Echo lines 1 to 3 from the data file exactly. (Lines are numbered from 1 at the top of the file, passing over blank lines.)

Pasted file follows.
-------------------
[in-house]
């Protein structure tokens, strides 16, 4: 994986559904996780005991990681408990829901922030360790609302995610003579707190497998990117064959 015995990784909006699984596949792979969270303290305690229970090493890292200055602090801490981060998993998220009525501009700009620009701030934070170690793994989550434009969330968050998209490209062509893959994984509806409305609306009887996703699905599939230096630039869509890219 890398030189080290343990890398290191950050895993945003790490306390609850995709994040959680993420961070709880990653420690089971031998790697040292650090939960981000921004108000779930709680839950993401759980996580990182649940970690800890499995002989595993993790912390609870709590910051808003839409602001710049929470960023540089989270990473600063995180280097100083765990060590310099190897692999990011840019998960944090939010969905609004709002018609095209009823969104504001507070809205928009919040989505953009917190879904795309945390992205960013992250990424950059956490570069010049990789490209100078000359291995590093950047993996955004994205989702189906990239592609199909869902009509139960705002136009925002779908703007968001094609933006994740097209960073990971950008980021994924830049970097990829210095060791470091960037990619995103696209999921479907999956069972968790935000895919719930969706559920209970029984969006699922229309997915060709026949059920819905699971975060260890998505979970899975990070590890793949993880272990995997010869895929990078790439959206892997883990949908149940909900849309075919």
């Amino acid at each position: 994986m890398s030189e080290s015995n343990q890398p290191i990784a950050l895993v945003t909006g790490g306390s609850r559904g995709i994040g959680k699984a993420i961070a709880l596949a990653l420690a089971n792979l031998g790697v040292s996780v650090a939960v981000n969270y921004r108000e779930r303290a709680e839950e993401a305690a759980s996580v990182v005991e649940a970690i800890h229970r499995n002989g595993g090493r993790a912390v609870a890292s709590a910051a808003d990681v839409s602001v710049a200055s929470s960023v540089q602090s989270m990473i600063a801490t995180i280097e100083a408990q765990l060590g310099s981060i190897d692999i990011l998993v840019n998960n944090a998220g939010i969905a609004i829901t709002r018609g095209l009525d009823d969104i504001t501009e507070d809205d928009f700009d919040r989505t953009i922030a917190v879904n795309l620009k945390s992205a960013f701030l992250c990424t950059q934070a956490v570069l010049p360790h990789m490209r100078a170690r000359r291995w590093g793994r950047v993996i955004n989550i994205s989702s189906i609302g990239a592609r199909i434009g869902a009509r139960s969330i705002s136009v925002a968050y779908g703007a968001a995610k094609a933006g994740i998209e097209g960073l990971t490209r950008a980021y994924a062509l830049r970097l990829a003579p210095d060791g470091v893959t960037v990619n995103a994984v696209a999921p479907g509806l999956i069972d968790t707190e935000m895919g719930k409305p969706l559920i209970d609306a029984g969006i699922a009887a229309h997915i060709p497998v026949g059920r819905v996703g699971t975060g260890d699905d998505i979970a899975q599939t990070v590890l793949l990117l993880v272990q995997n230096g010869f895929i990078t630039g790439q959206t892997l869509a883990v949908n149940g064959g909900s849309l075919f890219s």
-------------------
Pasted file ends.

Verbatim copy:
[in-house]
């Protein structure tokens, strides 16, 4: 994986559904996780005991990681408990829901922030360790609302995610003579707190497998990117064959 015995990784909006699984596949792979969270303290305690229970090493890292200055602090801490981060998993998220009525501009700009620009701030934070170690793994989550434009969330968050998209490209062509893959994984509806409305609306009887996703699905599939230096630039869509890219 890398030189080290343990890398290191950050895993945003790490306390609850995709994040959680993420961070709880990653420690089971031998790697040292650090939960981000921004108000779930709680839950993401759980996580990182649940970690800890499995002989595993993790912390609870709590910051808003839409602001710049929470960023540089989270990473600063995180280097100083765990060590310099190897692999990011840019998960944090939010969905609004709002018609095209009823969104504001507070809205928009919040989505953009917190879904795309945390992205960013992250990424950059956490570069010049990789490209100078000359291995590093950047993996955004994205989702189906990239592609199909869902009509139960705002136009925002779908703007968001094609933006994740097209960073990971950008980021994924830049970097990829210095060791470091960037990619995103696209999921479907999956069972968790935000895919719930969706559920209970029984969006699922229309997915060709026949059920819905699971975060260890998505979970899975990070590890793949993880272990995997010869895929990078790439959206892997883990949908149940909900849309075919």
């Amino acid at each position: 994986m890398s030189e080290s015995n343990q890398p290191i990784a950050l895993v945003t909006g790490g306390s609850r559904g995709i994040g959680k699984a993420i961070a709880l596949a990653l420690a089971n792979l031998g790697v040292s996780v650090a939960v981000n969270y921004r108000e779930r303290a709680e839950e993401a305690a759980s996580v990182v005991e649940a970690i800890h229970r499995n002989g595993g090493r993790a912390v609870a890292s709590a910051a808003d990681v839409s602001v710049a200055s929470s960023v540089q602090s989270m990473i600063a801490t995180i280097e100083a408990q765990l060590g310099s981060i190897d692999i990011l998993v840019n998960n944090a998220g939010i969905a609004i829901t709002r018609g095209l009525d009823d969104i504001t501009e507070d809205d928009f700009d919040r989505t953009i922030a917190v879904n795309l620009k945390s992205a960013f701030l992250c990424t950059q934070a956490v570069l010049p360790h990789m490209r100078a170690r000359r291995w590093g793994r950047v993996i955004n989550i994205s989702s189906i609302g990239a592609r199909i434009g869902a009509r139960s969330i705002s136009v925002a968050y779908g703007a968001a995610k094609a933006g994740i998209e097209g960073l990971t490209r950008a980021y994924a062509l830049r970097l990829a003579p210095d060791g470091v893959t960037v990619n995103a994984v696209a999921p479907g509806l999956i069972d968790t707190e935000m895919g719930k409305p969706l559920i209970d609306a029984g969006i699922a009887a229309h997915i060709p497998v026949g059920r819905v996703g699971t975060g260890d699905d998505i979970a899975q599939t990070v590890l793949l990117l993880v272990q995997n230096g010869f895929i990078t630039g790439q959206t892997l869509a883990v949908n149940g064959g909900s849309l075919f890219s």